The 1920's were known as the 'Jazz Age' due to the popularity of the African-american music amongst young people. In films, on the radio and on records Jazz music could be heard with it's dramatic rhythms.
Many parents were alarmed at their children's enthusiasm for such music with it's sexually explict lyrics and dances.
The cinema also played a key role in the life of young Americans. Hollywood was producing films that influenced the habits and lifestyles of the young. For example smoking grew in popularity as it was seen as a sophisticated habit.
The first films had no sound and so a pianist was used to play suitable music during the film.
Film actors such as Charlie Chaplin and Mary Pickford became huge stars.
The role of women
Films also reflected the appearance of the 'flapper' which was a new and more liberated young woman.
Skirts rose from six inches below the knee to the knee itself, petticoats disappeared and hairstyles became shorter.
Filmstars like Joan Crawford were imitated as she kissed, drank, smoked, and danced the Charleston
More women also went to work-by 1929 some 10 million American women worked, although they were still paid less than men.
Women were also given the vote in 1920.
The development of labour-saving devices such as the washing machine and vacuum cleaner gave women more opportunities for work and leisure
The role of women (continued)
As a result women tended to have fewer children.
Also they lived longer than their mothers and their grandmothers; in 1900 the average lifespan was 51, but by 1925 it was 63.
Women were also less likely to remain in unhappy marriages-the divorce rate doubled 1914-1929.
However, it would be misleading to take movies and novels of the period as an accurate image of American women in the 1920's. Many women were shocked by the appearance of the 'flappers'. These flappers tended to come from upper or middle class families. For most American women life still involved the home and domestic work. Traditional family and religious values remained strong, especcially in rural areas.
Also men were still paid more than women for doing the same job, and although women now had the vote, few were given jobs in parliament.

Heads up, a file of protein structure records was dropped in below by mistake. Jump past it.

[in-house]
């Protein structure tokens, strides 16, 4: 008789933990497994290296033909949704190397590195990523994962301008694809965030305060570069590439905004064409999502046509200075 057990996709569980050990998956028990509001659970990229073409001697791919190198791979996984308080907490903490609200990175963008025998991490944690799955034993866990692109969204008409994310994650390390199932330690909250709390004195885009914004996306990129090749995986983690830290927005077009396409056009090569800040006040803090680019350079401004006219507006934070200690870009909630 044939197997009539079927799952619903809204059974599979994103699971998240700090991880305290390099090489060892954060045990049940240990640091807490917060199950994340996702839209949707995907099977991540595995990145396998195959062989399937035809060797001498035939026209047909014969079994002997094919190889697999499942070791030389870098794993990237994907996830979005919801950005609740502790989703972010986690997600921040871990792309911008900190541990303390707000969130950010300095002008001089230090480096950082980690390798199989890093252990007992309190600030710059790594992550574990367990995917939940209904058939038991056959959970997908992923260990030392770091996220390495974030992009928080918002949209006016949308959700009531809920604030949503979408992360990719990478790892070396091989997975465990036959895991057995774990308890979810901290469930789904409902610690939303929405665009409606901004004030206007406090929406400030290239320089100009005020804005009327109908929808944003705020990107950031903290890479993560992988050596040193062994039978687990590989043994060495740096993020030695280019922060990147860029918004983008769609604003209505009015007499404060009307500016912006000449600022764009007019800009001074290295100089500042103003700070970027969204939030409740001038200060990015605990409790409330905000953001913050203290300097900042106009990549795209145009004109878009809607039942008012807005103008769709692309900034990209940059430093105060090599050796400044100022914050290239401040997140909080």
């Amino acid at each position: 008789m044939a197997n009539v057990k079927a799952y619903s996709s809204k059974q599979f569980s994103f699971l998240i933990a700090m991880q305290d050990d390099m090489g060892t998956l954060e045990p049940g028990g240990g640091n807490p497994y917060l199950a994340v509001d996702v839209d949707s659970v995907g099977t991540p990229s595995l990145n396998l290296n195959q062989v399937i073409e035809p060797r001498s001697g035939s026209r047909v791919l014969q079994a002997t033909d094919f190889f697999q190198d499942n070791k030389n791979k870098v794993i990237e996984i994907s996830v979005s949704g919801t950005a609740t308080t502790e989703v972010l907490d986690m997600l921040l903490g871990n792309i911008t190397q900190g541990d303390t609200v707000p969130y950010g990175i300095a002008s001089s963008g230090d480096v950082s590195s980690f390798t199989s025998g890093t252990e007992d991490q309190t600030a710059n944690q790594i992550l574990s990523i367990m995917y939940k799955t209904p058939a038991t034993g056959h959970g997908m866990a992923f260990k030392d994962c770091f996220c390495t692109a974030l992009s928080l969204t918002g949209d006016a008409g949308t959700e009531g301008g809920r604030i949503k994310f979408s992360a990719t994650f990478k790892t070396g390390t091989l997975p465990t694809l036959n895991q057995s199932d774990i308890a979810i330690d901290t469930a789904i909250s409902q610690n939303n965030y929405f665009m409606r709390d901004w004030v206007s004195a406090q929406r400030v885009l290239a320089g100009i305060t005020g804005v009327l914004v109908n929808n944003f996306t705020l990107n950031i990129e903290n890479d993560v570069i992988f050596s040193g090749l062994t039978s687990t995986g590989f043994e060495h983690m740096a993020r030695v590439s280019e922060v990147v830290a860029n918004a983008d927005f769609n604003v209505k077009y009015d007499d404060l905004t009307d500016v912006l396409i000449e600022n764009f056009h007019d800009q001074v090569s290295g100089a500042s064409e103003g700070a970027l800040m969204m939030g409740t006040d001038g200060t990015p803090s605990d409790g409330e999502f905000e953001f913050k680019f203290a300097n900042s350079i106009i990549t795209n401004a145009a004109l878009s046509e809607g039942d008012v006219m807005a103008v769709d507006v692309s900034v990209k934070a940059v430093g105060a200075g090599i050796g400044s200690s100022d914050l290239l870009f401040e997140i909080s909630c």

By the end of the First World War a strong 'temperance' (anti-alcohol) movement had grown had grown up in the small towns and rural areas of the USA.
Members of groups such as the 'Anti-Saloon League' were often Christians who believed the use of alcohol was a sin. They blamed the 'demon drink' for many of the social problems affecting America such as violence, the breakdown of marriage, crime and sexual immorality.
On January 20th 1920, the government agreed to the 18th Amendment to the US Constitution. This banned the manufacture, sale and consumption of alcohol. America was to be 'dry'.
The law reflected the growing gap between the booming cities and the countryside. Many people in cities such as New York and Chicago still wanted to drink and resented this attack on their personal freedom.
Some Americans produced thier own alcohol called moonshine or bath-tub-gin. This was often damaging to their health.
To meet the needs of those Americans who still wanted to drink 'organised crime' set up and alternative and illegal industry which produced and sold booze.
'Bootleggers' smuggled alcohol across the Canadian bored or opened secret breweries to make their own drink.
They also set up 'Speakeasies'-illegal bars which could be found in every town in the country, for example in New York in 1925 there wre 100,000 speakeasies.
Gangsters like Al Capone and Bugs Moran ran rival gangs to control the bootlegging. They were able to avoid prosecution by bribing politicians and policemen-in Chicago, Capone used the Mayor, Bill Thompson as his puppet.
Organised Crime (continued)
Also there were only 2,500 enforcement agents making it impossible to stop the bootleggers.
The vast profits to be made from bootlegging led to gang warfare. Capone was not afraid to use violence to remove those who stood in his way or tried to compete. Capone is thought to have been behind most of the 130 murders in Chicago in 1926 and 1927.